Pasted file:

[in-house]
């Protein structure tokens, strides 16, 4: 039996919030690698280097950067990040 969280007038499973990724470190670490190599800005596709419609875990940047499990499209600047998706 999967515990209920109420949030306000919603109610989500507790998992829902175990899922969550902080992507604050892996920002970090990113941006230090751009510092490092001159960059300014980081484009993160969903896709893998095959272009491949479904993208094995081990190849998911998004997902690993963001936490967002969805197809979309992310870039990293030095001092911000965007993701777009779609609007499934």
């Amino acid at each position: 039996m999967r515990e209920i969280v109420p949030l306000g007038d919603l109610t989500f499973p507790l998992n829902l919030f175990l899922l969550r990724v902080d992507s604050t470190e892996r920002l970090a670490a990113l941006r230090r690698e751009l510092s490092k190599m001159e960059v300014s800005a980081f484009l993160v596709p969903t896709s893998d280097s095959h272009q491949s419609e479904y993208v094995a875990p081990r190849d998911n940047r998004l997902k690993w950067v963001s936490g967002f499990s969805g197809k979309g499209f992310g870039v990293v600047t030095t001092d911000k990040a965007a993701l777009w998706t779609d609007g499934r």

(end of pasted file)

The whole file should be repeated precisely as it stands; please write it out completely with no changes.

[in-house]
């Protein structure tokens, strides 16, 4: 039996919030690698280097950067990040 969280007038499973990724470190670490190599800005596709419609875990940047499990499209600047998706 999967515990209920109420949030306000919603109610989500507790998992829902175990899922969550902080992507604050892996920002970090990113941006230090751009510092490092001159960059300014980081484009993160969903896709893998095959272009491949479904993208094995081990190849998911998004997902690993963001936490967002969805197809979309992310870039990293030095001092911000965007993701777009779609609007499934």
């Amino acid at each position: 039996m999967r515990e209920i969280v109420p949030l306000g007038d919603l109610t989500f499973p507790l998992n829902l919030f175990l899922l969550r990724v902080d992507s604050t470190e892996r920002l970090a670490a990113l941006r230090r690698e751009l510092s490092k190599m001159e960059v300014s800005a980081f484009l993160v596709p969903t896709s893998d280097s095959h272009q491949s419609e479904y993208v094995a875990p081990r190849d998911n940047r998004l997902k690993w950067v963001s936490g967002f499990s969805g197809k979309g499209f992310g870039v990293v600047t030095t001092d911000k990040a965007a993701l777009w998706t779609d609007g499934r």